Groups of people clustered around the spacious gathering room, in the aisles, between rows of chairs, smiling, chatting, embracing, remembering. Some, with chins quavering, dabbed the corners of their eyes with tissues to levee the tears that overflowed their banks. A blond wooden casket presided over the room, but most of the people ignored its presence. They knew the broken, octogenarian form resting inside was just an empty shell. His spirit was rejoicing in the presence of the Heavenly Father. Jim lived a full life, always surrounded by family and friends, just as in that room at his death.
When the time came for the service to begin, Jim’s son stood to officiate. With fondness, he told warm stories of days gone by, of quirks and habits that made his father beloved by all. The listeners nodded their agreement and chuckled in their reminiscences.
Jim had been a schoolteacher for more than three decades and a Sunday School teacher longer than that. Years of sharing his life with children, grandchildren, students, and friends, investing his life in the lives of others, talking of the Lord—this was the fruition, being honored by those left behind. Those who would, as his son poignantly noted, “have to learn how to live life without him.”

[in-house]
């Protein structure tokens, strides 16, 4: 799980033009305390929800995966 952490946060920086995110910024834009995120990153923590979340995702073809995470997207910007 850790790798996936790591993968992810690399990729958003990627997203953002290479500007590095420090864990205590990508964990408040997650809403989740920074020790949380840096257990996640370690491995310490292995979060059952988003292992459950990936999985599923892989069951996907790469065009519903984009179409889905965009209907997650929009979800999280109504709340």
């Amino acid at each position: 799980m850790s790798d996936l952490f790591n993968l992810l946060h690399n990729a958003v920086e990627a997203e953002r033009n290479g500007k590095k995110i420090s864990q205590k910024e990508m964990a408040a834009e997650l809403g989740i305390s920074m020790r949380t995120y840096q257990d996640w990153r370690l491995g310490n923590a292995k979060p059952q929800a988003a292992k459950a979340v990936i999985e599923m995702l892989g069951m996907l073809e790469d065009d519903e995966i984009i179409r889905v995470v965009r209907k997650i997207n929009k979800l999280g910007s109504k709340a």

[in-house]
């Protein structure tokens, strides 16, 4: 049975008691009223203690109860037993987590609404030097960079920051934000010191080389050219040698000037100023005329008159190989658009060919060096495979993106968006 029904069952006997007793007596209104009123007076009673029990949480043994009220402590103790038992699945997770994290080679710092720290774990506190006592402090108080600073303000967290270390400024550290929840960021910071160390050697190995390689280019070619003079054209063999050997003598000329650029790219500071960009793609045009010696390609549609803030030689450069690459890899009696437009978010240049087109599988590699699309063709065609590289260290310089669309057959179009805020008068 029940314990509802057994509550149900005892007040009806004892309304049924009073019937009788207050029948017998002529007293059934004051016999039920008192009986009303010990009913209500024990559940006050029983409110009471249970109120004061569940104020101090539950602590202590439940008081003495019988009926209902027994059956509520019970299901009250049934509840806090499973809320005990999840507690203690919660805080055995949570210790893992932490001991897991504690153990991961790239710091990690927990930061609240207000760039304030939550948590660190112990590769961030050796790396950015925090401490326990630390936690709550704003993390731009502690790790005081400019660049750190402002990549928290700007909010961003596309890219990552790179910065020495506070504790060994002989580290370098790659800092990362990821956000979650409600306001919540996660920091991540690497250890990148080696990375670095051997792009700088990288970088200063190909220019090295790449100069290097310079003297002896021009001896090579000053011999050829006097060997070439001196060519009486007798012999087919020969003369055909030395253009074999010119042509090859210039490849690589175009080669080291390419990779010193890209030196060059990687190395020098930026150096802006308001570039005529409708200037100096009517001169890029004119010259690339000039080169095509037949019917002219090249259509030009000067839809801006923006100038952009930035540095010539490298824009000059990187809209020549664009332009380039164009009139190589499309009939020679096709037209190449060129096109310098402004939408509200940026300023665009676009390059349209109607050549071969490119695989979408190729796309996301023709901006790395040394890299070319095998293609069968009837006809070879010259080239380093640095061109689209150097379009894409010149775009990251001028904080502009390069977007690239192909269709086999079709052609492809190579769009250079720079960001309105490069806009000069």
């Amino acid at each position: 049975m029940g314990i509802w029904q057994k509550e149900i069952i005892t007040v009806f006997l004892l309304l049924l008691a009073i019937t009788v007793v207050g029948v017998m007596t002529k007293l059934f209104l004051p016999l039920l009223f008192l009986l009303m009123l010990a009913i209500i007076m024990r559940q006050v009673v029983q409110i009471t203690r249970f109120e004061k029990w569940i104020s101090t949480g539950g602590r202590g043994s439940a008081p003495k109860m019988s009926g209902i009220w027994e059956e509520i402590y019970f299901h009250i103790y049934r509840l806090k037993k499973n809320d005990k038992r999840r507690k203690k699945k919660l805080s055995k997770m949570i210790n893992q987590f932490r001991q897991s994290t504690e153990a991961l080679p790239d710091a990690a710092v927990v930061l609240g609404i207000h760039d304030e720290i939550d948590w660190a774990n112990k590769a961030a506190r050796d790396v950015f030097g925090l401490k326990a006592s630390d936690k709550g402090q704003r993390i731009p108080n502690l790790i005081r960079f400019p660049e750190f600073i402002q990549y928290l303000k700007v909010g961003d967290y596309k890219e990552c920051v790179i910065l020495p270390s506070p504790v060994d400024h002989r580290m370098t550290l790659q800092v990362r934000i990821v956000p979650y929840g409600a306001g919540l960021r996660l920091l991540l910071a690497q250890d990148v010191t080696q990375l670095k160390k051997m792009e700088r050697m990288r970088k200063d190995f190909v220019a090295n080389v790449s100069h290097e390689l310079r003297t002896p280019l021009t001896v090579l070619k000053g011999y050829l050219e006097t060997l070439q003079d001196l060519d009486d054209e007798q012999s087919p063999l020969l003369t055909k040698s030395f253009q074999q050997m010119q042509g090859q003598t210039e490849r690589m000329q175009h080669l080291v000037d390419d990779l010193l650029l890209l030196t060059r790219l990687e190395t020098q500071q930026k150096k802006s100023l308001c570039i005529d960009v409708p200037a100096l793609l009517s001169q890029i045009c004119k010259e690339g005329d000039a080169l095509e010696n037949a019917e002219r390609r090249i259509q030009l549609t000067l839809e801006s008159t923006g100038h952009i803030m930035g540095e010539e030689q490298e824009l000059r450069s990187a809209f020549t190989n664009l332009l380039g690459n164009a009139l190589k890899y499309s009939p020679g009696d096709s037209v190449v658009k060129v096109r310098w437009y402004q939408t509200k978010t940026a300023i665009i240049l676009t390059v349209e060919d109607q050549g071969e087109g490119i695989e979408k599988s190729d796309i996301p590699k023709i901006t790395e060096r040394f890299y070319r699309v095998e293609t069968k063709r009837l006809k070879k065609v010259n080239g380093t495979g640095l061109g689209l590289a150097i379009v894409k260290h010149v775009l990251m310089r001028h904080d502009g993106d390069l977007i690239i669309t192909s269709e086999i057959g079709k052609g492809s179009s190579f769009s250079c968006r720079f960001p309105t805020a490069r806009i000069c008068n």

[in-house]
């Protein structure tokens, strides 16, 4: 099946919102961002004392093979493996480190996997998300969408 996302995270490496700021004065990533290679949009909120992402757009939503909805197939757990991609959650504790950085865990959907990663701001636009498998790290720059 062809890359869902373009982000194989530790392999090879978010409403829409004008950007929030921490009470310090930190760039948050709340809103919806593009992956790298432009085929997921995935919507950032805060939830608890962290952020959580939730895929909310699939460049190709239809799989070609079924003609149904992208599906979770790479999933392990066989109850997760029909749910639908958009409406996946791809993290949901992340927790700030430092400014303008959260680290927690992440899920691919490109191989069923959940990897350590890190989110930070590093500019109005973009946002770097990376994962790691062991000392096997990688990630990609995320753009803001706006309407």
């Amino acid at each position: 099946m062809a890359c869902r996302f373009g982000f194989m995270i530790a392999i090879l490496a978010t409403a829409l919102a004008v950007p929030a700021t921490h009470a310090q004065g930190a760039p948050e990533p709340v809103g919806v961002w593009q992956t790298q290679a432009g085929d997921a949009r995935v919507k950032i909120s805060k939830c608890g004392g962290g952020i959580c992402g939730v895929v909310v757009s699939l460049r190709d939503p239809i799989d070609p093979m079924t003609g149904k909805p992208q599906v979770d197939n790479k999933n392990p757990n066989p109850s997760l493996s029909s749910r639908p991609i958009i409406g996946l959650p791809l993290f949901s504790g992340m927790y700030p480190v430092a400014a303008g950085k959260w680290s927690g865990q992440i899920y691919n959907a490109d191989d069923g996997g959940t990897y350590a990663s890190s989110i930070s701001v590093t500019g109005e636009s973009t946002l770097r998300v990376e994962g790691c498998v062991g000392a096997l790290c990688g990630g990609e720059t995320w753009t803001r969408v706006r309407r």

“But I know I will see him again one day,” he continued, his eyes wistful. “That hope allows me to stand before you brokenhearted, and yet with a smile.” He shared his father’s love of the Savior. Jim, in death as in life, pointed people to Jesus.
The funeral of a Christian is a time of rejoicing and hope. Though we mourn, we are comforted. The Apostle Paul says, “Brothers and sisters, we do not want you to be uninformed about those who sleep in death, so that you do not grieve like the rest of mankind, who have no hope. For we believe that Jesus died and rose again, and so we believe that God will bring with Jesus those who have fallen asleep in him” (1 Thessalonians 4:13-14).
He also says, “When the perishable has been clothed with the imperishable, and the mortal with immortality, then the saying that is written will come true: ‘Death has been swallowed up in victory. ‘Where, O death, is your victory? Where, O death, is your sting?’” (1 Corinthians 15:54-55).
Outside of Jesus Christ there is no hope after death. But because Jesus died for our sins, was buried, and rose again, he provides a way for humans to be reconciled to God the Father, to be forgiven of sin so that we can have a relationship with him. Jesus said of himself, “I am the Way, the Truth, and the Life. No one comes to the Father except through me” (John 14:6). He is our hope, the reason we can rejoice even in the face of death, if we have trusted in him as our Savior.